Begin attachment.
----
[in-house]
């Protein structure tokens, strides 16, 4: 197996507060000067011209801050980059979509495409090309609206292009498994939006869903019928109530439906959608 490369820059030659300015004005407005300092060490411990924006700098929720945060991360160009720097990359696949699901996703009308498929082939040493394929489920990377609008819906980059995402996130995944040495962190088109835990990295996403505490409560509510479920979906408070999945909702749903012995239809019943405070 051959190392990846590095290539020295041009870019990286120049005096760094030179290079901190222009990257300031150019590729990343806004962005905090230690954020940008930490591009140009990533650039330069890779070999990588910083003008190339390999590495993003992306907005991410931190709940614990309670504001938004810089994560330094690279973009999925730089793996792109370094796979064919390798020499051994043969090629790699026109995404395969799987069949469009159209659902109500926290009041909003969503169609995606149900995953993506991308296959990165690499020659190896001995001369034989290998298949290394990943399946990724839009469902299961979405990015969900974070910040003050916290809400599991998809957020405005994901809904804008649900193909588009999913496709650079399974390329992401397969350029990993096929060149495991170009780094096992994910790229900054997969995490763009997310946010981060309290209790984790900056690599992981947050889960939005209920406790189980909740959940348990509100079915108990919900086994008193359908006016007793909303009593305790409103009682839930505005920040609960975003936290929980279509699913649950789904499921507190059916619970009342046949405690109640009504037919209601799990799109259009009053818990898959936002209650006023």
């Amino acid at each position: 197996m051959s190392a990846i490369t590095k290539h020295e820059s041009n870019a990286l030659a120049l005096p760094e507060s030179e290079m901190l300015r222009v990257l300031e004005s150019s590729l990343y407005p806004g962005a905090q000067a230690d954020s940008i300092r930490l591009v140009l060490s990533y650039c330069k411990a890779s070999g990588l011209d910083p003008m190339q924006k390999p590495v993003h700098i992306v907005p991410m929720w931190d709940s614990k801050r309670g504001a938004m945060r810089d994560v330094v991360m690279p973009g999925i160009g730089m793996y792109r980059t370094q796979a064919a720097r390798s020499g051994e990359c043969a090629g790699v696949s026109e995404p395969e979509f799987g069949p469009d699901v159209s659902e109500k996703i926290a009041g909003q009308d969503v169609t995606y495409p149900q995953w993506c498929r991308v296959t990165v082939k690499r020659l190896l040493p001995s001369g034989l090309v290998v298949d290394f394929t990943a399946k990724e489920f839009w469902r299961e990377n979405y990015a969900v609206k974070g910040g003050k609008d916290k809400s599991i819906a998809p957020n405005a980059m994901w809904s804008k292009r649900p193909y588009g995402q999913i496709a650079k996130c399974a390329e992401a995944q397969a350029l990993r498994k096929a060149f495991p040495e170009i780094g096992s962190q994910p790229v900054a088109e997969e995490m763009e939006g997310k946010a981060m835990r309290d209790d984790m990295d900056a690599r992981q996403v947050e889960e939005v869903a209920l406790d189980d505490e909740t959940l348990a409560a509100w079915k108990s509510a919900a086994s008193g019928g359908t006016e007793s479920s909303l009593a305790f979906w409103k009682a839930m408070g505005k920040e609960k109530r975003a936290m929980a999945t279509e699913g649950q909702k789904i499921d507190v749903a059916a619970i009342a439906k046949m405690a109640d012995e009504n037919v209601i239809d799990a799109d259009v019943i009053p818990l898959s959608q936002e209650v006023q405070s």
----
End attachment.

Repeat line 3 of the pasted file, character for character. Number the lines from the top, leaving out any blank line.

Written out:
């Amino acid at each position: 197996m051959s190392a990846i490369t590095k290539h020295e820059s041009n870019a990286l030659a120049l005096p760094e507060s030179e290079m901190l300015r222009v990257l300031e004005s150019s590729l990343y407005p806004g962005a905090q000067a230690d954020s940008i300092r930490l591009v140009l060490s990533y650039c330069k411990a890779s070999g990588l011209d910083p003008m190339q924006k390999p590495v993003h700098i992306v907005p991410m929720w931190d709940s614990k801050r309670g504001a938004m945060r810089d994560v330094v991360m690279p973009g999925i160009g730089m793996y792109r980059t370094q796979a064919a720097r390798s020499g051994e990359c043969a090629g790699v696949s026109e995404p395969e979509f799987g069949p469009d699901v159209s659902e109500k996703i926290a009041g909003q009308d969503v169609t995606y495409p149900q995953w993506c498929r991308v296959t990165v082939k690499r020659l190896l040493p001995s001369g034989l090309v290998v298949d290394f394929t990943a399946k990724e489920f839009w469902r299961e990377n979405y990015a969900v609206k974070g910040g003050k609008d916290k809400s599991i819906a998809p957020n405005a980059m994901w809904s804008k292009r649900p193909y588009g995402q999913i496709a650079k996130c399974a390329e992401a995944q397969a350029l990993r498994k096929a060149f495991p040495e170009i780094g096992s962190q994910p790229v900054a088109e997969e995490m763009e939006g997310k946010a981060m835990r309290d209790d984790m990295d900056a690599r992981q996403v947050e889960e939005v869903a209920l406790d189980d505490e909740t959940l348990a409560a509100w079915k108990s509510a919900a086994s008193g019928g359908t006016e007793s479920s909303l009593a305790f979906w409103k009682a839930m408070g505005k920040e609960k109530r975003a936290m929980a999945t279509e699913g649950q909702k789904i499921d507190v749903a059916a619970i009342a439906k046949m405690a109640d012995e009504n037919v209601i239809d799990a799109d259009v019943i009053p818990l898959s959608q936002e209650v006023q405070s």